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A study from a Pentagon think tank theorizes that Russian President Vladimir Putin has Asperger's syndrome, "an autistic disorder which affects all of his decisions," according to the 2008 report obtained by USA TODAY.
Putin's "neurological development was significantly interrupted in infancy," wrote Brenda Connors, an expert in movement pattern analysis at the U.S. Naval War College in Newport, R.I. Studies of his movement, Connors wrote, reveal "that the Russian President carries a neurological abnormality."
The 2008 study was one of many by Connors and her colleagues, who are contractors for the Office of Net Assessment (ONA), an internal Pentagon think tank that helps devise long-term military strategy. The 2008 report and a 2011 study were provided to USA TODAY as part of a Freedom of Information Act request.
Researchers can't prove their theory about Putin and Asperger's, the report said, because they were not able to perform a brain scan on the Russian president. The report cites work by autism specialists as backing their findings. It is not known whether the research has been acted on by Pentagon or administration officials.
Instead, Dr. Stephen Porges said, his analysis was that U.S. officials needed to find quieter settings in which to deal with Putin, whose behavior and facial expressions reveal someone who is defensive in large social settings. Although these features are observed in Asperger's, they are also observed in individuals who have difficulties staying calm in social settings and have low thresholds to be reactive. "If you need to do things with him, you don't want to be in a big state affair but more of one-on-one situation someplace somewhere quiet," he said.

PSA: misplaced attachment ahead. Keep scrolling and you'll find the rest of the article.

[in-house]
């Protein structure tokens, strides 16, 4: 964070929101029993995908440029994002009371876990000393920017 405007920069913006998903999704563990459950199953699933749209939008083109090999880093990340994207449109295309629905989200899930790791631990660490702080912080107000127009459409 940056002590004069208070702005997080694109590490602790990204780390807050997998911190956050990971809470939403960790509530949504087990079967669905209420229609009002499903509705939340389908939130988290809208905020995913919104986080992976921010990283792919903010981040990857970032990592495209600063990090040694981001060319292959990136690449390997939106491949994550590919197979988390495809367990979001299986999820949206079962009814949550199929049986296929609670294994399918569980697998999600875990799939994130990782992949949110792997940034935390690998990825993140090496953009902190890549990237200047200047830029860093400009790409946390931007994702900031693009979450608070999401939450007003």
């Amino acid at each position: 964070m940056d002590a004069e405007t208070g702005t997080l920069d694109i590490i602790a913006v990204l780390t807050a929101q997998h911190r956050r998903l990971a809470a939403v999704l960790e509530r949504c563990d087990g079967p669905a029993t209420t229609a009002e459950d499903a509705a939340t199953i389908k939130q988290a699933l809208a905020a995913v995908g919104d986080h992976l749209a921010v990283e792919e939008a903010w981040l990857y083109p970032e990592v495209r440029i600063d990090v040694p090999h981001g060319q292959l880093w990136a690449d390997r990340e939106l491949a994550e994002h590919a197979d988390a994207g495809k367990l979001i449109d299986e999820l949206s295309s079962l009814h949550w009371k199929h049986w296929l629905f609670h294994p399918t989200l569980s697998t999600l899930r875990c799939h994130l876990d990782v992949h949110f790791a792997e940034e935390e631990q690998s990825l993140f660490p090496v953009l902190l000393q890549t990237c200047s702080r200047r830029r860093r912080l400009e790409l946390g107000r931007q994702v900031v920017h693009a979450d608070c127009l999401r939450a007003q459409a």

"Today, project neurologists confirm this research project's earlier hypothesis that very early in life perhaps, even in utero, Putin suffered a huge hemispheric event to the left temporal lobe of the prefrontal cortex, which involves both central and peripheral nervous systems, gross motor functioning on his right side (head, rib cage, arm and leg) and his micro facial expression, eye gaze, hearing and voice and general affect," the report said.
Movement pattern analysis means studying an individual's movements to gain clues about how he or she makes decisions or reacts to events. First developed in Great Britain in the 1940s by Rudolf Laban, a Hungarian movement analyst and dance instructor, the practice was expanded after World War II by Lamb, Laban's protégé and a British management consultant.
Experts believe each individual has a unique "body signature" that tracks how one body movement links to the next. These "posture/gesture mergers" can lead investigators to learn more about a person's thinking processes and relative truthfulness when combined with the person's speaking.
originally posted by: Aleister
They really are overthinking this. He's Russian. That explains it all. Russians look angry and awkward when they are feeling really good and enjoying the sun and the music inside. Lots of psychobabble and not enough worldly-knowledge by some creepy psych majors.
originally posted by: Benevolent Heretic
If it's true... What's wrong with having Asperger's????